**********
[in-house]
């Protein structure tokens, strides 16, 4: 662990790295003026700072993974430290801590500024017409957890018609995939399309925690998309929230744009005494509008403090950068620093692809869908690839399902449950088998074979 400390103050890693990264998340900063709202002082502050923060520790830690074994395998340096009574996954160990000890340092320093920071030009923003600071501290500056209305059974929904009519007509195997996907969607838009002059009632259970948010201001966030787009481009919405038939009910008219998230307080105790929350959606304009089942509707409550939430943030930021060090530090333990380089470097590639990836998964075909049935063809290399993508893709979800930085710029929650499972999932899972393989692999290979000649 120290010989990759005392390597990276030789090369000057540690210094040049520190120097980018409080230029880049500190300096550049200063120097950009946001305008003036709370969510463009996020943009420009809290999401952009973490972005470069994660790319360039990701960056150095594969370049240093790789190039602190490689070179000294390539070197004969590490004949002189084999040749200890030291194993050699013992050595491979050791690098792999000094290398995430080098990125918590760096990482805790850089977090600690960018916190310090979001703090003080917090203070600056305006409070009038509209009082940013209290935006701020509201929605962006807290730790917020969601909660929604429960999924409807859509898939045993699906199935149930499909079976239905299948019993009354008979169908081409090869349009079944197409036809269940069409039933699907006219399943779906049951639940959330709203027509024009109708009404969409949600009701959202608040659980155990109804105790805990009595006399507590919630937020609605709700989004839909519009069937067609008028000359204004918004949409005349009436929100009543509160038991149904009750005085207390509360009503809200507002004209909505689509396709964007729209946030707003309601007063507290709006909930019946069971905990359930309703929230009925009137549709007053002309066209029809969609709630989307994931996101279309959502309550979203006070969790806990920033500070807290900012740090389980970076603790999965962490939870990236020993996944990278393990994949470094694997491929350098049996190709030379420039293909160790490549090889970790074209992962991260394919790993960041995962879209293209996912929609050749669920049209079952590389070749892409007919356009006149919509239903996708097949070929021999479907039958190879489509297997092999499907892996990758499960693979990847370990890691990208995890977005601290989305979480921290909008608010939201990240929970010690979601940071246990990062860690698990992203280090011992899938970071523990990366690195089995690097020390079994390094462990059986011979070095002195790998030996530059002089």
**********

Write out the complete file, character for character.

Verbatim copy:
[in-house]
């Protein structure tokens, strides 16, 4: 662990790295003026700072993974430290801590500024017409957890018609995939399309925690998309929230744009005494509008403090950068620093692809869908690839399902449950088998074979 400390103050890693990264998340900063709202002082502050923060520790830690074994395998340096009574996954160990000890340092320093920071030009923003600071501290500056209305059974929904009519007509195997996907969607838009002059009632259970948010201001966030787009481009919405038939009910008219998230307080105790929350959606304009089942509707409550939430943030930021060090530090333990380089470097590639990836998964075909049935063809290399993508893709979800930085710029929650499972999932899972393989692999290979000649 120290010989990759005392390597990276030789090369000057540690210094040049520190120097980018409080230029880049500190300096550049200063120097950009946001305008003036709370969510463009996020943009420009809290999401952009973490972005470069994660790319360039990701960056150095594969370049240093790789190039602190490689070179000294390539070197004969590490004949002189084999040749200890030291194993050699013992050595491979050791690098792999000094290398995430080098990125918590760096990482805790850089977090600690960018916190310090979001703090003080917090203070600056305006409070009038509209009082940013209290935006701020509201929605962006807290730790917020969601909660929604429960999924409807859509898939045993699906199935149930499909079976239905299948019993009354008979169908081409090869349009079944197409036809269940069409039933699907006219399943779906049951639940959330709203027509024009109708009404969409949600009701959202608040659980155990109804105790805990009595006399507590919630937020609605709700989004839909519009069937067609008028000359204004918004949409005349009436929100009543509160038991149904009750005085207390509360009503809200507002004209909505689509396709964007729209946030707003309601007063507290709006909930019946069971905990359930309703929230009925009137549709007053002309066209029809969609709630989307994931996101279309959502309550979203006070969790806990920033500070807290900012740090389980970076603790999965962490939870990236020993996944990278393990994949470094694997491929350098049996190709030379420039293909160790490549090889970790074209992962991260394919790993960041995962879209293209996912929609050749669920049209079952590389070749892409007919356009006149919509239903996708097949070929021999479907039958190879489509297997092999499907892996990758499960693979990847370990890691990208995890977005601290989305979480921290909008608010939201990240929970010690979601940071246990990062860690698990992203280090011992899938970071523990990366690195089995690097020390079994390094462990059986011979070095002195790998030996530059002089």